It’s sonically like PJ Harvey because it uses similar ambient sounds common to much of her early work. She doesn’t use the processed beats, but a lot of the white noise Jeff generates with the Juno and the icy reverbs remind me of her early stuff.It reminds me of Under Byen because the arrangements are sparse enough to leave space for the more plaintive/introspective moments in Liz’s voice, yet layered and not-simplistic. Liz’s instrumentation isn’t as varied as Under Byen’s though (lack of mallet percussion, conventional drum sounds). It’s sonically like Kate Bush because so much of Kate Bush’s 1985 record Hounds of Love was influenced by Peter Gabriel’s early 80’s solo work. Gabriel was aware of the record (Hounds of Love inspired him to use Kate Bush on “Don’t Give Up” on his 1986 record So. Some of the vocal processing, some of the atmospheric/electronic pads and washes are reminiscent. Also, the way Jeff treats the piano reminds me in some ways of a less 80’s sounding version of the piano on certain songs on Hounds of Love (e.g. “Mother Stands for Comfort”). The production’s similarity with Peter Gabriel, Kate Bush, PJ Harvey, and Under Byen is not surprising. Jeff Hiatt (our able producer) is a great admirer of Daniel Lanois and the other great producers of that era of avant-pop (Lillywhite, Eno, Padgham), but he adds a distinctively modern and personal spin on the production. He gives the record depth and air, grain and polish, and then let’s these seemingly conflicting elements engage in dialogue throughout the record which is why the record can be both so unsettling and so comforting.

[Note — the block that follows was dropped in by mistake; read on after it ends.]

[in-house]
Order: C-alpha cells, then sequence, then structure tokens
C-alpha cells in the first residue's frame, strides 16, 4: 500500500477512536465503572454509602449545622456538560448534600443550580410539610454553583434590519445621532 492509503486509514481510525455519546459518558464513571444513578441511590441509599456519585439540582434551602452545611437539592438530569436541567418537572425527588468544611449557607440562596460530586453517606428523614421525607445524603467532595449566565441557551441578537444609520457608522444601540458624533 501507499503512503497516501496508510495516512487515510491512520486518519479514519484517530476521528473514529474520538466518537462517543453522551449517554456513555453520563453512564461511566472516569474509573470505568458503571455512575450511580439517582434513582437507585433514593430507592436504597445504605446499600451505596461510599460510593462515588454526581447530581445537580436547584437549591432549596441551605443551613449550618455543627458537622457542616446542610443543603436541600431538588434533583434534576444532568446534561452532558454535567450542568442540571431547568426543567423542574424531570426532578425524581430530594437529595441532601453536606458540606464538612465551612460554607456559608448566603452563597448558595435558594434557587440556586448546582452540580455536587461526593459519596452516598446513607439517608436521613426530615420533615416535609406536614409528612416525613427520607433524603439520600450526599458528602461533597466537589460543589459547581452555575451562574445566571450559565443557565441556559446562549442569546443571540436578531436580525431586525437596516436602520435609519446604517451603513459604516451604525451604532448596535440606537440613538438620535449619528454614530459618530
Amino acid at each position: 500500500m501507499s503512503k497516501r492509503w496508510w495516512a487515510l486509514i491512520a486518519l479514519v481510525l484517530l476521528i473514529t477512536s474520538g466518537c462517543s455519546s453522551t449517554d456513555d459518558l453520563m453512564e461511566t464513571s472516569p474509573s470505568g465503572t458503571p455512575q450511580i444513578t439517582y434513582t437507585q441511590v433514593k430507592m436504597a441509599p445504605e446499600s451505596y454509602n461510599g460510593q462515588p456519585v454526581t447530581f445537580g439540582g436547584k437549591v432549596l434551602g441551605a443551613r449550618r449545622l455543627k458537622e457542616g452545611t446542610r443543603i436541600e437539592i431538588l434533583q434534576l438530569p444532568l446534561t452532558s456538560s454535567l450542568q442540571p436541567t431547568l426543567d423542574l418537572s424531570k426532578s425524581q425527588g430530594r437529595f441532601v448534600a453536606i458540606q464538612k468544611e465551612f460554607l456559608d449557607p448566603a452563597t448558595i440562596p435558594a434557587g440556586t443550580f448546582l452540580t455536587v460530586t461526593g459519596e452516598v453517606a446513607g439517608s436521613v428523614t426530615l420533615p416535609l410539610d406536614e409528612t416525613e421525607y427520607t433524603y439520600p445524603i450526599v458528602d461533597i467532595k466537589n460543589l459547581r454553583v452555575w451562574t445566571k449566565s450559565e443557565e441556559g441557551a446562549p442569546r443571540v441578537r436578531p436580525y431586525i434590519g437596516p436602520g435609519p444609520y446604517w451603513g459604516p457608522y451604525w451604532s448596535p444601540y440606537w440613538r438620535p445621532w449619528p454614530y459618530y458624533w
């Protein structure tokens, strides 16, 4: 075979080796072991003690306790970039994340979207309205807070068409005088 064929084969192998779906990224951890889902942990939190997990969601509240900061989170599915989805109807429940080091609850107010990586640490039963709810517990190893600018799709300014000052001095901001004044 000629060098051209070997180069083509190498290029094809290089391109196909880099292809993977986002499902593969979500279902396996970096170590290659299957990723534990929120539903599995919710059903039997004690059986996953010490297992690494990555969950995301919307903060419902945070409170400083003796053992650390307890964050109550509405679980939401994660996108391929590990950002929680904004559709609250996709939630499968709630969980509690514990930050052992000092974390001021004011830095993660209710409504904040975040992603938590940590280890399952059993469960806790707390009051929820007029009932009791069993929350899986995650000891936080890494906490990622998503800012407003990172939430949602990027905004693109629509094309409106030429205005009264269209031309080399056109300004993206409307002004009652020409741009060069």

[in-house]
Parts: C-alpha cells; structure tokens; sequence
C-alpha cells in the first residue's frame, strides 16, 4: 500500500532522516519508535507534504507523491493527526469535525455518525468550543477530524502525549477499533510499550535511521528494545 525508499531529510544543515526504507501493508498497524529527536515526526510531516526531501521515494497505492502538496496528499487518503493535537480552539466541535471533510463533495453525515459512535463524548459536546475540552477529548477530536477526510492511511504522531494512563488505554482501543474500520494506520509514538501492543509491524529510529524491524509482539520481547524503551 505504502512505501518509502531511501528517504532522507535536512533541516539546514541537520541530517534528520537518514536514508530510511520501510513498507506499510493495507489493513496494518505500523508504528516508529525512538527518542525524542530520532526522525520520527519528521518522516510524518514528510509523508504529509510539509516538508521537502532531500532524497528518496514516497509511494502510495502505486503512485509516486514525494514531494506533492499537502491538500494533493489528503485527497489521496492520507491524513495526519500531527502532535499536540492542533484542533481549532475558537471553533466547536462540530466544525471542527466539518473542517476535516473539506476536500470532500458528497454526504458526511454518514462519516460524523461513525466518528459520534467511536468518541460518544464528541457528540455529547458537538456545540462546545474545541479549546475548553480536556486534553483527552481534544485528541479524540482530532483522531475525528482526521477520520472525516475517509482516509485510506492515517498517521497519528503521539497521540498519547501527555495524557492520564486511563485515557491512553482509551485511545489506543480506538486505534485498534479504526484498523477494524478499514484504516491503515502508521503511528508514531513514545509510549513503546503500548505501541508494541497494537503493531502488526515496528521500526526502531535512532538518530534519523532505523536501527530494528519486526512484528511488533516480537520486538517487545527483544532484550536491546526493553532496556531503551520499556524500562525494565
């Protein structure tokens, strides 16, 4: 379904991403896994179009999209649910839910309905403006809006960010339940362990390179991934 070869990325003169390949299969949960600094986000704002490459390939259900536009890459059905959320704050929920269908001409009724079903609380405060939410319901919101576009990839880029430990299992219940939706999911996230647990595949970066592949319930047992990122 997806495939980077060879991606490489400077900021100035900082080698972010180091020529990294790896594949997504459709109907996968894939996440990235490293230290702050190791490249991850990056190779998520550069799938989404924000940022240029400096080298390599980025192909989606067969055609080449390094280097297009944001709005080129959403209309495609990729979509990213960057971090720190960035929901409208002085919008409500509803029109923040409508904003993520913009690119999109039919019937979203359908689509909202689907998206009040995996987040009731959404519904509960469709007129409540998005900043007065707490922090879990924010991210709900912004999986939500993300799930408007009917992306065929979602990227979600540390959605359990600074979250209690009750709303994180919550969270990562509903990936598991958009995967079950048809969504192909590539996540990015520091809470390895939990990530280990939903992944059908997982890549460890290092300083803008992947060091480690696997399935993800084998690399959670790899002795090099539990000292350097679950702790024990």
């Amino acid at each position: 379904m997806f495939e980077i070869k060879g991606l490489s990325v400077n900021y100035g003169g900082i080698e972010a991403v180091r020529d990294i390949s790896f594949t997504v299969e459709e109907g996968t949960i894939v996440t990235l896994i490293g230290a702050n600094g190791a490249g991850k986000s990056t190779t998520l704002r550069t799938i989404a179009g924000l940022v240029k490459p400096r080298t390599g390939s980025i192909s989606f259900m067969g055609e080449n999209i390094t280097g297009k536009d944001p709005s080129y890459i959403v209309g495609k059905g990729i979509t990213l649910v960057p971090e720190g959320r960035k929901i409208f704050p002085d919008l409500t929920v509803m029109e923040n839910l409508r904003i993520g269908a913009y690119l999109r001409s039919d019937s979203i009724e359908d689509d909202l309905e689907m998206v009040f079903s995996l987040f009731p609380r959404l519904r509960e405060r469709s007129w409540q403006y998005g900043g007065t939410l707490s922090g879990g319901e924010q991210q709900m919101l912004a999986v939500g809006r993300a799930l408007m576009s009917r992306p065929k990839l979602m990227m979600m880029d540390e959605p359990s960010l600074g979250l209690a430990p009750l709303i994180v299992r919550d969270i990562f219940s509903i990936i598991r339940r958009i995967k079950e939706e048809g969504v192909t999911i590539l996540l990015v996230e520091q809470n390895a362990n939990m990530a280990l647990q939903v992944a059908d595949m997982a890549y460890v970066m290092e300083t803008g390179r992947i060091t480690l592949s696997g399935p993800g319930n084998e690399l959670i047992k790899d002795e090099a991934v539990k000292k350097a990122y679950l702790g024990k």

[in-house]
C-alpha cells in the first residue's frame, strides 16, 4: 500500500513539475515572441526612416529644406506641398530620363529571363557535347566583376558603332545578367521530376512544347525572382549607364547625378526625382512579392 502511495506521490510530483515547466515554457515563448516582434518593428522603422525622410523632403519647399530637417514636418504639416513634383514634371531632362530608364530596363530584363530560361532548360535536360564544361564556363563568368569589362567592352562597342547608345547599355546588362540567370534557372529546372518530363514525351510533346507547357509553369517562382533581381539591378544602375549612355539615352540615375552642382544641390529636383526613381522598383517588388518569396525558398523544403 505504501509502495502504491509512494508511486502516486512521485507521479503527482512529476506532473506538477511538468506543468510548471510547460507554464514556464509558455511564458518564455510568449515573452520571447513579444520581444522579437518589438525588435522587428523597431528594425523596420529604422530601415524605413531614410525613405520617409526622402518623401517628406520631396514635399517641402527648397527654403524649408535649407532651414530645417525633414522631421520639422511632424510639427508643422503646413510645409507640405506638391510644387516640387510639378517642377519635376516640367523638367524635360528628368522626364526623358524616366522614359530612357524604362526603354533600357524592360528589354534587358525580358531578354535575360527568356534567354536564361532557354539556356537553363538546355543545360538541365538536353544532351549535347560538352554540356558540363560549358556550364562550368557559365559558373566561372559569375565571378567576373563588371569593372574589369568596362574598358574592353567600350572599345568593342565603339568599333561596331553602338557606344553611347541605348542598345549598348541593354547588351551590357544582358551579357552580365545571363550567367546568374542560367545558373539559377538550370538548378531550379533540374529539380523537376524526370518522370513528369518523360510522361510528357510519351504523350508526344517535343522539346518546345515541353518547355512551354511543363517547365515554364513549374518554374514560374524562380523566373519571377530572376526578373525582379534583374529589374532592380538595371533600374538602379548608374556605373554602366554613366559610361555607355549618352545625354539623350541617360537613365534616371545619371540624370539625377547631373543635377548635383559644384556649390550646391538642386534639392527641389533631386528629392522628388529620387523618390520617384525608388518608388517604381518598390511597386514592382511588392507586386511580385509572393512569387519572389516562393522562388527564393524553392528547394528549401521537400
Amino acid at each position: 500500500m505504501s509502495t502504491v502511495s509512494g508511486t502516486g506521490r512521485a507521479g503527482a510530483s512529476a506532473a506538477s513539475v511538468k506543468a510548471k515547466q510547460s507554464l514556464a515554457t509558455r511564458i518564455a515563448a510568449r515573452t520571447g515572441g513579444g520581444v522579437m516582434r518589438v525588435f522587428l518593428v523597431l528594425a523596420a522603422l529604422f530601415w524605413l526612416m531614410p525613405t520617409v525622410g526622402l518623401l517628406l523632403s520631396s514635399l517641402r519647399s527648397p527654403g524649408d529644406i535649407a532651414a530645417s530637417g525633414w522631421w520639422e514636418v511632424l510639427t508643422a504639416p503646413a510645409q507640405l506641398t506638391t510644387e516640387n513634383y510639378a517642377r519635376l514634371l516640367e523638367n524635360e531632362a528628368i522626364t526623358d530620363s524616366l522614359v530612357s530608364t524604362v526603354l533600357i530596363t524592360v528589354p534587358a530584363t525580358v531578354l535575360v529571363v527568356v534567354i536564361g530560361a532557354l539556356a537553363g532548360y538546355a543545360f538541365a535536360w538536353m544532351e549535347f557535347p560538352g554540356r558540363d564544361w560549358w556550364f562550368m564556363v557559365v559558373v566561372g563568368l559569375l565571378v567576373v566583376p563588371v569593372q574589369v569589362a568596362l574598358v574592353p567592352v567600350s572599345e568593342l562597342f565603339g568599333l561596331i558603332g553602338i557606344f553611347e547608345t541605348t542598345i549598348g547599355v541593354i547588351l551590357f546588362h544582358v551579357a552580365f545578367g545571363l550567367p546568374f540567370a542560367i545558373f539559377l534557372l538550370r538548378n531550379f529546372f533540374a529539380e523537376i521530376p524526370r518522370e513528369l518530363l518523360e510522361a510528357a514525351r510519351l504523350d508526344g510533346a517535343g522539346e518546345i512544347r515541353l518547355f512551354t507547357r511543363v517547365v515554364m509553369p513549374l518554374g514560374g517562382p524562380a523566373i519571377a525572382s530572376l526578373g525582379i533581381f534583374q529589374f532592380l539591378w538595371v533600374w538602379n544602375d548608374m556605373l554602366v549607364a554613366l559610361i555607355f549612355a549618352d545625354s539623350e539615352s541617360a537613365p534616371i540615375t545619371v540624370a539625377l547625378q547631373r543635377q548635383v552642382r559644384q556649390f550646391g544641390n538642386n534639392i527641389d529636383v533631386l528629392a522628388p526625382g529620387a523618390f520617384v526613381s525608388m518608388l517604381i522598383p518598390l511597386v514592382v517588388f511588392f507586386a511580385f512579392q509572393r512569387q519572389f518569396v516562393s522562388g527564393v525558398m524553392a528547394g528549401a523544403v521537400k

Another interesting comparison is Coco Rosie. Emerged from the freak folk scene, but pretty early on tended to throw in dark, atmospheric electronics and even (on their last record) hip hop as a part of the production. The two girls who front the band’s voices are also similar to Liz’s (though they lack her richness and resonance) in the sense that they too revel in odd note choices and trilling, melismatic phrasing….melismatic by the way is a great adjective to use when describing some of Liz’s vocal turns. But really, these comparisons are just a way of getting you to become pre-emptively familiar. It’s difficult to really prepare for or describe the instrument that is Liz Fullerton’s voice, however.